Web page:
Discover more about Max and Olivia and their pet dragon Adolphus as they help protect King Arthur from dastardly plots. Find out how to create a spell using ‘magical’ words.
Duration 45 mins.
How should we value the Arts in the schools curriculum? What do we learn from putting on plays, playing in bands, painting and dancing? The CEO of the Creative Industries Federation and his guests challenge the government’s focus on STEM subjects and examine the place of culture in British education and the national economy.
When Tony Blair became prime minister in May 1997, he was, at 43, the youngest person to hold that office since 1812. With a landslide majority, his approval rating was 93% and he went on to become Labour’s longest-serving premier. What went wrong? #Corruptiooptimipessima. The Chilcot report is expected in June.
The first great adventure story in the Western canon, The Odyssey, is a poem about violence and the aftermath of war; about wealth, poverty and power; about marriage, family and identity; and about travellers, hospitality and the changing meanings of home in a strange world. The vivid new translation, the first by a woman, matches the number of lines in the Greek original, striding at Homer's sprightly pace. Wilson employs elemental, resonant language and a five-beat line to produce a translation with an enchanting ‘rhythm and rumble’. She recaptures what is epic about this wellspring of world literature. This inaugural translation lecture is given in the name of the pre-eminent translator, whose peerless work rendering French, Danish and German literature into English ranges from Asterix to Austerlitz. Chaired by Charlotte Higgins.
A conversation with two giants of European Literature, both of whom have won both the IMPAC Award and the Independent Foreign Fiction Prize. Petterson follows Out Stealing Horses with his new novel I Refuse. Tommy’s mother has gone. She walked out into the snow one night, leaving him and his sisters with their violent father. Without his best friend Jim, Tommy would be in trouble. But Jim has challenges of his own which will disrupt their precious friendship. Bakker follows The Detour with June. On a hot summer’s day in June 1969 everyone is gathered to welcome Queen Juliana. The young boys and girls wave their flags enthusiastically. But just as the monarch is getting into her car to leave, little Hanne Kaan and her mother arrive late – the Queen strokes the little girl’s cheek and regally offers Anna Kaan her hand. It would have been an unforgettable day of celebration if only the baker hadn’t been running late with his deliveries and knocked down Hanne, playing on the roadside, with his brand-new VW van…
We are locked in by our buildings, roads and homes, and the high, unsustainable energy use they depend on. Lindsay Mackie of the New Weather Institute; Howard Johns, author of The Energy Revolution and author Andrew Simms discuss how we can instigate the transformational change required to make our homes and cities viable in the future.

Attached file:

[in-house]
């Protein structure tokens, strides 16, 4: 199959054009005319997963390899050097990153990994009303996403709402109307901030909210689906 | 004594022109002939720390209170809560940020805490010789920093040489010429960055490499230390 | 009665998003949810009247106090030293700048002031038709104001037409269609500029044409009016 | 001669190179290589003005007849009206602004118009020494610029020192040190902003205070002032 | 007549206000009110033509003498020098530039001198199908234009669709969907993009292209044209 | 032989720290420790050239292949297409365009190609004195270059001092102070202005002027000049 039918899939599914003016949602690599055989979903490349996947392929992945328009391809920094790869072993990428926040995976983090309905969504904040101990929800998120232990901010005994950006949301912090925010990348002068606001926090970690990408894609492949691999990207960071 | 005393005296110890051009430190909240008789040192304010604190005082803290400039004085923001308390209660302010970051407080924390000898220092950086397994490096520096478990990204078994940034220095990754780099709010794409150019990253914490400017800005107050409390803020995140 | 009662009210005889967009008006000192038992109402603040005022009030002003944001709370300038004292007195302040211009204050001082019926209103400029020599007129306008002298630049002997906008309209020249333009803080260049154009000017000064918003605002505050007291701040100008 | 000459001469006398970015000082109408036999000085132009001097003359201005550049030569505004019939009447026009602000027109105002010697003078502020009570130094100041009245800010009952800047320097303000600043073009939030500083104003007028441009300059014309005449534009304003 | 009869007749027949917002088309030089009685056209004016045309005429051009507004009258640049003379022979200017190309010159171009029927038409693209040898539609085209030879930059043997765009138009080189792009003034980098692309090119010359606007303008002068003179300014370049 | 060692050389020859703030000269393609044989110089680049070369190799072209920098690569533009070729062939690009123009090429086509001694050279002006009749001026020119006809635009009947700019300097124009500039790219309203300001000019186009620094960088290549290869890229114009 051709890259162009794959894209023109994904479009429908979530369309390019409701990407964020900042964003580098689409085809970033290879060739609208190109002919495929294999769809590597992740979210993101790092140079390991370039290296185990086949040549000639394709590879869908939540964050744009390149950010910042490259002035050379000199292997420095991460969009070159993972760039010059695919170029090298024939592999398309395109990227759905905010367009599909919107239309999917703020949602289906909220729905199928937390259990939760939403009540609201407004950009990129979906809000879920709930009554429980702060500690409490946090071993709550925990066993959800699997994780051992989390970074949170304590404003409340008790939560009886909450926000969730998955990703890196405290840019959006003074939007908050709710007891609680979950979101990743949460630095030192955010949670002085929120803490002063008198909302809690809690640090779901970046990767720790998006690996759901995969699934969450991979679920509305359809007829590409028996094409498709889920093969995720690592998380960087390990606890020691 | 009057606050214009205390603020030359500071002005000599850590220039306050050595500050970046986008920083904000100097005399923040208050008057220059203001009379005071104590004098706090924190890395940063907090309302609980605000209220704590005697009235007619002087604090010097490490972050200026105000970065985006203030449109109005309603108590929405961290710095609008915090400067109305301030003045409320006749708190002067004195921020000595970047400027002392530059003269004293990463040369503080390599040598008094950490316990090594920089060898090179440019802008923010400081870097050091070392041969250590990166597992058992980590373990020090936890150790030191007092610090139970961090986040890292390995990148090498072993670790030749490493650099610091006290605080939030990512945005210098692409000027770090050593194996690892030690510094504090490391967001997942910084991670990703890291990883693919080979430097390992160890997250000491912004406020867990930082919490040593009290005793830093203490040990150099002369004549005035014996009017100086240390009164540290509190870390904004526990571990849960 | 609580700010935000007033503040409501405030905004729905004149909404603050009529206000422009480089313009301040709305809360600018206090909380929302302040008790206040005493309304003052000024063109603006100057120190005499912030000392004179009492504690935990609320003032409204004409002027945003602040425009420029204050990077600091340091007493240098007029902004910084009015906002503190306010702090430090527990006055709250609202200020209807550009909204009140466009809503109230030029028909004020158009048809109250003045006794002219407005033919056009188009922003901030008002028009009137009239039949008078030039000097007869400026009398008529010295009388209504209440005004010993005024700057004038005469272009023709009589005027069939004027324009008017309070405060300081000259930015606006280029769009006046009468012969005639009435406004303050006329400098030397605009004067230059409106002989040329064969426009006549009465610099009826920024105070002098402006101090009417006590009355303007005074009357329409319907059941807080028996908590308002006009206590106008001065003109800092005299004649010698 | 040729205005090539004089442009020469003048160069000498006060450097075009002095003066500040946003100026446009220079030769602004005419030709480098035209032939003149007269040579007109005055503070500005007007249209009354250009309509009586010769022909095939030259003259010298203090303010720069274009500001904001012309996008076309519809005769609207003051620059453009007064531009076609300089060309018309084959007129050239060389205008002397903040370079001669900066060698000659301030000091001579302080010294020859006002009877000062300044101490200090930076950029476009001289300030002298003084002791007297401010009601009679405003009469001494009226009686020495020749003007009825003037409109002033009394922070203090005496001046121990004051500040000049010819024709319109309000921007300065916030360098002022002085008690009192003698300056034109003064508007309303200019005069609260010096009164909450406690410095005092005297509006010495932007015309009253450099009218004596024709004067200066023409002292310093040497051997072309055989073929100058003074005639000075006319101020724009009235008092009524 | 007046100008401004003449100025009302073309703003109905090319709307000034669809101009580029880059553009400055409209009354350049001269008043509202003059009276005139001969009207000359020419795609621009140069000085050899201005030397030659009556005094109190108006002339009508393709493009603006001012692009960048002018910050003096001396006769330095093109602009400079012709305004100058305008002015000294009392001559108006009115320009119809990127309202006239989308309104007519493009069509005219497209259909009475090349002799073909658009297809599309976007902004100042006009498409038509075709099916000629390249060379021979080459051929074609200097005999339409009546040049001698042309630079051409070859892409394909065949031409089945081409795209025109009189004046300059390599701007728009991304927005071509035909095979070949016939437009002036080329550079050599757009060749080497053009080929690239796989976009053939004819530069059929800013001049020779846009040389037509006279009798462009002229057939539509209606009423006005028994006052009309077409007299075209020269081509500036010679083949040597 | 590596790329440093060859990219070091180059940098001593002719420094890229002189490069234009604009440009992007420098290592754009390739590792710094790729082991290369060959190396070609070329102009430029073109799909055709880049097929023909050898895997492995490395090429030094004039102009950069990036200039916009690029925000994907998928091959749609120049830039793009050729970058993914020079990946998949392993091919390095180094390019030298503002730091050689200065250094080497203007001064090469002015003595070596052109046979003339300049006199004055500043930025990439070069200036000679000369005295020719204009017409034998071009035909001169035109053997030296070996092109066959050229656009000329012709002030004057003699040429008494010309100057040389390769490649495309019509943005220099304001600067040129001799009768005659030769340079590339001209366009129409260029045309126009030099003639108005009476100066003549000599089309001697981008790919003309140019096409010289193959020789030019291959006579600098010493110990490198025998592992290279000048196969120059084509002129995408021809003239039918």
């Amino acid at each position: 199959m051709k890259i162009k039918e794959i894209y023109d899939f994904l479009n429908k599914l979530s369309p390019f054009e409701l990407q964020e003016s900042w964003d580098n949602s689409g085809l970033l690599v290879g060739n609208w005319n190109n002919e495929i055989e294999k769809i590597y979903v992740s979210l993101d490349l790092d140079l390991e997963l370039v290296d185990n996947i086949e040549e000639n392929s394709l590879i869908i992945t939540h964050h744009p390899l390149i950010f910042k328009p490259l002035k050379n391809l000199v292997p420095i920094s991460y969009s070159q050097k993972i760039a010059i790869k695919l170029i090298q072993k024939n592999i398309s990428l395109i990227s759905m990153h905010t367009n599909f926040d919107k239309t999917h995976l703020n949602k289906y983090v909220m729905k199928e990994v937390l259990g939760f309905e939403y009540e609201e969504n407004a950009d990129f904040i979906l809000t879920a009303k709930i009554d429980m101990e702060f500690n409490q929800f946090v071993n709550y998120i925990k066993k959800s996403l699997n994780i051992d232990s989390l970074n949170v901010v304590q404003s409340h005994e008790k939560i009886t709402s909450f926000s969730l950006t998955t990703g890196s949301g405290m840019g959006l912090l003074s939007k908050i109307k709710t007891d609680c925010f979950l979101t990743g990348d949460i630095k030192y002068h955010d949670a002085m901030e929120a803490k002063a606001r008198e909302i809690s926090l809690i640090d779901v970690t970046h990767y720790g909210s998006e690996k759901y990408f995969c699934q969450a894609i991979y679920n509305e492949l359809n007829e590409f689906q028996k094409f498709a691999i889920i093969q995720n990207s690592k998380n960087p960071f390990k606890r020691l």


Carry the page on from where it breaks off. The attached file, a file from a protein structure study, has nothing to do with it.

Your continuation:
The changing ‘treescape’ of the UK holds clues to social, political and natural events throughout history. From agriculture to boat building, Dutch elm disease and the great storm of 1987, the state of trees and woods in our landscape tell a story of our past and hold lessons for our future. Author Fiona Stafford and woodland ecologist George Peterken, both featured in Arboreal, a Common Ground collection of woodland writing, talk to Christiana Payne, Professor of History of Art at Oxford Brookes University.
The story of Sarah Losh – forgotten Romantic heroine, antiquarian, architect and visionary. In the church in Wreay, her masterpiece, there are carvings of ammonites, scarabs and poppies; an arrow pierces the wall as if shot from a bow; a tortoise-gargoyle launches itself into the air. And everywhere there are pinecones, her signature in stone. The church is a dramatic rendering of the power of myth and the great natural cycles of life and death and rebirth. Chaired by Simon Mundy.
Baxter’s drawings are a delicious stew of pulp adventure novels, highbrow jinks, and outright absurdity: lonesome cowboys confront the latest in modern art, brave men tremble before moussaka, schoolgirls hoard hashish, and the world’s fruits are in constant peril. Wimples abound. The artist talks to John Mitchinson.
Presenter Paddy O’Connell talks about life behind the scenes at the BBC and programme-making. Plus he’ll give the audience a chance to contribute and influence the running orders of future editions of Broadcasting House.
Not for broadcast.